How to change the beamer frame title to be like this

enter image description here

What I did till now (I want the background color as in my code):



\setbeamertemplate{background canvas}[vertical shading][top=red!5,bottom=blue!15]{


\begin{tikzpicture}[remember picture,overlay]
\node[anchor= north east,xshift=0cm,yshift=-0.8cm] at (current page.north){
     \begin{tikzpicture}[remember picture,overlay]%\tikz[overlay]
     \draw[fill=blue!15,line width=2pt] (-2,-1.3) rectangle (2,0.3);
     \draw[fill=blue!15,line width=2pt] (-1.8,-1.1) rectangle (1.8,0.1); 
     \node[] at (1,-0.2) {\Large Conclusions}; 
     \fill[color=red!5] (2.1,0.4) circle (0.6cm);
     \fill[color=red!5] (-2.1,-1.4) circle (0.6cm);
     \fill[color=red!5] (2.1,-1.3) circle (0.6cm);
     \fill[color=red!5] (-2.1,-0.1) circle (0.6cm);
    % \draw[step=.1cm,gray,very thin] (-2.5,-2.5) grid (2.5,2.5);

  • So what's the question exactly? If this is causing problems, I'm not surprised. Don't nest tikzpicture environments.
    – cfr
    Commented May 24, 2016 at 23:53

1 Answer 1


This avoids nesting tikzpictures and uses \setbeamertemplate correctly. It also provides the basis for the desired design. Tweaks and enhancements are left as an exercise for the reader.

Note, in particular, that variable width lines are really not TikZ's cup of tea. If these are considered essential, consider an alternative approach. (There are a couple of answers which coerce TikZ into approximating this, but the price is high and the results are never going to be entirely satisfactory. Better pick the right tool for the job and use TikZ for what it is designed for.)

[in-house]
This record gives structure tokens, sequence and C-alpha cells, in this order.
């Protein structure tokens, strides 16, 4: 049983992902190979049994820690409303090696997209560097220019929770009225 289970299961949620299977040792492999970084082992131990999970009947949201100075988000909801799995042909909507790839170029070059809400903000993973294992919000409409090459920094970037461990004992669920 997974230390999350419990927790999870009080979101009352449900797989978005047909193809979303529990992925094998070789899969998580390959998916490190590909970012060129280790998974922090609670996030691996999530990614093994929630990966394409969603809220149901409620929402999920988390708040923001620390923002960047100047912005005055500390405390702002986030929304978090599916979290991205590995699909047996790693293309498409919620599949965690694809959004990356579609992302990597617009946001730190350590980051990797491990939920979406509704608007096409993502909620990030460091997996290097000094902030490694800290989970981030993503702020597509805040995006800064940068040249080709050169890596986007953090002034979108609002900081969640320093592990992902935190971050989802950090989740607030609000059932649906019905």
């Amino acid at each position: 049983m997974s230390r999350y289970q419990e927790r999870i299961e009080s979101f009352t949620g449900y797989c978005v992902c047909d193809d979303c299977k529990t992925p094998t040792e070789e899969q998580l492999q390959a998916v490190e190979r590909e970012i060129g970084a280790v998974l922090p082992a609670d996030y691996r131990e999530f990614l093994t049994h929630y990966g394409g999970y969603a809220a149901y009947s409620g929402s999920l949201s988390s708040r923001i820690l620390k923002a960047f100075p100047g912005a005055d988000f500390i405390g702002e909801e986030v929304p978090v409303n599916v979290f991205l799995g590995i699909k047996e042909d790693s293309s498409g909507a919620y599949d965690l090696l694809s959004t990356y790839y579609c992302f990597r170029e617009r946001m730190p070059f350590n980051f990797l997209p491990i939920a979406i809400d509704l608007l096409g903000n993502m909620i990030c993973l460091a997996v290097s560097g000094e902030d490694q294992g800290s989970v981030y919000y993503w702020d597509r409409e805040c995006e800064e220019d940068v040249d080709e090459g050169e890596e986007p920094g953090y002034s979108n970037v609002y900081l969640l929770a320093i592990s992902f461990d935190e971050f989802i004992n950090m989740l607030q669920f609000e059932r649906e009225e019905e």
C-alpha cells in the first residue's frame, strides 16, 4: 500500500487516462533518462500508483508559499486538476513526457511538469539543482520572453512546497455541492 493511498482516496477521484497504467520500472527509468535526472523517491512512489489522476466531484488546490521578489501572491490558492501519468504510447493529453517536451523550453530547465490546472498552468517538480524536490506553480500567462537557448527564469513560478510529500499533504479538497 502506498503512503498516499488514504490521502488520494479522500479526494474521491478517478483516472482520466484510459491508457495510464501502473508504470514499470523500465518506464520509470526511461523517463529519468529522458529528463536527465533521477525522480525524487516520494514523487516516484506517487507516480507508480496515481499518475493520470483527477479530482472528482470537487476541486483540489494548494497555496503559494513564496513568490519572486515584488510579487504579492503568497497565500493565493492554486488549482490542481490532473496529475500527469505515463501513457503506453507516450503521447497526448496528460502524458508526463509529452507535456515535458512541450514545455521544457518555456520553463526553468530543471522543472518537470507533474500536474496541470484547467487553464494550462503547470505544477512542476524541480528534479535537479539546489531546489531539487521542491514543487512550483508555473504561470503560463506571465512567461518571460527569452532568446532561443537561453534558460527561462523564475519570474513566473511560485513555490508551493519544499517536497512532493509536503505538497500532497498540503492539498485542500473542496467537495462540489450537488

\setbeamertemplate{background canvas}[vertical shading][top=red!5,bottom=blue!15]
      remember picture,
      ribbon width/.store in=\ribbonwidth,
      edging width/.store in=\edgingwidth,
      edging colour/.store in=\edgingcolour,
      ribbon colour/.store in=\ribboncolour,
      ribbon width=5mm,
      edging width=1pt,
      edging colour=red!5!gray!75!blue!25,
      ribbon colour=gray!25!red!5!white,
    \node (c) [anchor=north, font=\zapfstyle\Large, inner sep=\ribbonwidth+1mm] at ([yshift=-8mm]current page.north) {Conclusions};
      \clip ([xshift=-\ribbonwidth]c.north east) coordinate (a1) arc (180:270:\ribbonwidth) coordinate (a2) -- ([yshift=\ribbonwidth]c.south east) coordinate (a3) arc (90:180:\ribbonwidth) coordinate (a4) -- ([xshift=\ribbonwidth]c.south west) coordinate (a5) arc (0:90:\ribbonwidth) coordinate (a6) -- ([yshift=-\ribbonwidth]c.north west) coordinate (a7) arc (270:360:\ribbonwidth) coordinate (a8) -- cycle;
      \path [fill=\ribboncolour, even odd rule] (c.north east) rectangle (c.south west) ($(c.north east)+(-135:\ribbonwidth)$) coordinate (c1) rectangle ($(c.south west)+(45:\ribbonwidth)$) coordinate (c2);
      \draw [draw=\edgingcolour, opacity=.5] (c1) rectangle (c2);
      \clip ([xshift=2.5*\edgingwidth,yshift=2.5*\edgingwidth]c.north east) rectangle  ([xshift=-2.5*\edgingwidth,yshift=-2.5*\edgingwidth]c.south west);
      \draw [draw=\edgingcolour, opacity=.75, line width=\edgingwidth] (a1) -- (a8) (a2) -- (a3) (a4) -- (a5) (a6) -- (a7) \foreach \i [count=\j, evaluate=\j as \k using 90*\j-45] in {north east, north west, south west, south east} {($(c.\i)+(\k:.5\edgingwidth)$) circle (\ribbonwidth)}  ;

fancy title frame


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